Memory Blake Peebles, administrator at the Writers’ Room, joked that you “know people by the back of their heads,” chatting at the sign-in sheet near the elevator or for a moment before you settle into work, but the opportunity to discuss works-in-progress is always there.  Every June, the Room also hosts a summer reading series at various universities and spaces across the greater Boston area, allowing members to come together—and see each others’ faces.  In addition, those at the Writers Room hope to do more to help emerging writers, in particular, to ensure that these young talents are able to find and keep their feet in the writing and publishing realms.  To that end, the Writers’ Room offers four fellowships to writers, open to anyone currently working on a project they need the extra push to complete.  The first fellowship is the Ivan Gold, named for a local writer and founding member of the Room.  The other three are awarded to one nonfiction author, one poet, and one emerging writer.

The sense of community continues into the board of directors who oversee the activities of the Writers’ Room and the day-to-day staff on State Street.  Memory, the administrator, is herself an author, who joined the Room in August 2010 when she and her husband moved into a small proctor suite in a freshman dorm at Harvard.  The economic break allowed for full-time writing, but there just wasn’t the space or quiet to truly focus.  Luckily, Memory found the Writers’ Room and got to work on her story, “The Sugar Bowl,” then spent the next two and a half years editing.  This past summer, “The Sugar Bowl” won Ploughshares 2013 Emerging Writer Contest.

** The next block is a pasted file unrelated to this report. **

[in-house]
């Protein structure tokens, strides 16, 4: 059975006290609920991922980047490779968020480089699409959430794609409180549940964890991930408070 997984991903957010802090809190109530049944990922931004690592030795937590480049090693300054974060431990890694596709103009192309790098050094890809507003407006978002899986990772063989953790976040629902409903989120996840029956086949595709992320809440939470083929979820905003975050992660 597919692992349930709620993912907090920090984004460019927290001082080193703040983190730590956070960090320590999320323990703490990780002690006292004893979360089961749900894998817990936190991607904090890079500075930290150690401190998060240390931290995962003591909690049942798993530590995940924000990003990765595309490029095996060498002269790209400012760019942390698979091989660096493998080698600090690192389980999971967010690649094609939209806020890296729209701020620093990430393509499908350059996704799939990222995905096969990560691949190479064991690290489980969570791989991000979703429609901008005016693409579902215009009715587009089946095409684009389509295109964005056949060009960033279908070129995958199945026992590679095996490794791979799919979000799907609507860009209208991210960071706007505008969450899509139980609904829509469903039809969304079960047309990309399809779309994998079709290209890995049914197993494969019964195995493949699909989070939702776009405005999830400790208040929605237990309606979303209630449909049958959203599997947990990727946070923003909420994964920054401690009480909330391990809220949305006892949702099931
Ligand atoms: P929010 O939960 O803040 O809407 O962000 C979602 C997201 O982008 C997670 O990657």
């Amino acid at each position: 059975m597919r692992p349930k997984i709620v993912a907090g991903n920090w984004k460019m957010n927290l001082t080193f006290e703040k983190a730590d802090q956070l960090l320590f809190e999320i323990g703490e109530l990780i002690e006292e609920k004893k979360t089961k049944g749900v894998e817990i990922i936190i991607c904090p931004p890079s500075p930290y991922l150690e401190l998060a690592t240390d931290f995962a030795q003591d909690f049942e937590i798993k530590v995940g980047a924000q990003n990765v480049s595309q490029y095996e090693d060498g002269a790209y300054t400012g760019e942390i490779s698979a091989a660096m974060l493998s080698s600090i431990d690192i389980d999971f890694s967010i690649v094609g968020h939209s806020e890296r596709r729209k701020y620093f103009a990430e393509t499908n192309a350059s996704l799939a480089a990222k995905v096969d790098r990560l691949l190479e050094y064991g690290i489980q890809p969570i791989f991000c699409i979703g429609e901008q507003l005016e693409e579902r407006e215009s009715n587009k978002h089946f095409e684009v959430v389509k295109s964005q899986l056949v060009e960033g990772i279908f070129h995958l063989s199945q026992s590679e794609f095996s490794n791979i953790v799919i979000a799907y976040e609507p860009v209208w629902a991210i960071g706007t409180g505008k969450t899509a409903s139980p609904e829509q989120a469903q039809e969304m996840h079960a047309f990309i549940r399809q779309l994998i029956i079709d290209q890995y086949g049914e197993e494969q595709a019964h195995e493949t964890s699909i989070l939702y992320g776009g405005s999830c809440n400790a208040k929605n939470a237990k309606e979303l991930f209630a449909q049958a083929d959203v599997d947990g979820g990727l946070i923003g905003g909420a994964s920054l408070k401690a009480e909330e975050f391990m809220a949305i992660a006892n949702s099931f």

If you’re a writer working on a collection of poems, a novel, or even a doctorate thesis, consider applying to the Writers’ Room and reap the benefits of space, sunlight, silence—and a dictionary on every desk.  For more information, check out www.writersroomofboston.org to learn how to apply.  The Writers’ Room will also be hosting an open studio night on November 14, beginning at 5pm, for interested parties to enjoy light refreshments and speak to current members about the benefits of membership.


  1. All these years of writing in waiting rooms, coffee shops,my car–and I never knew about this! Wonderful.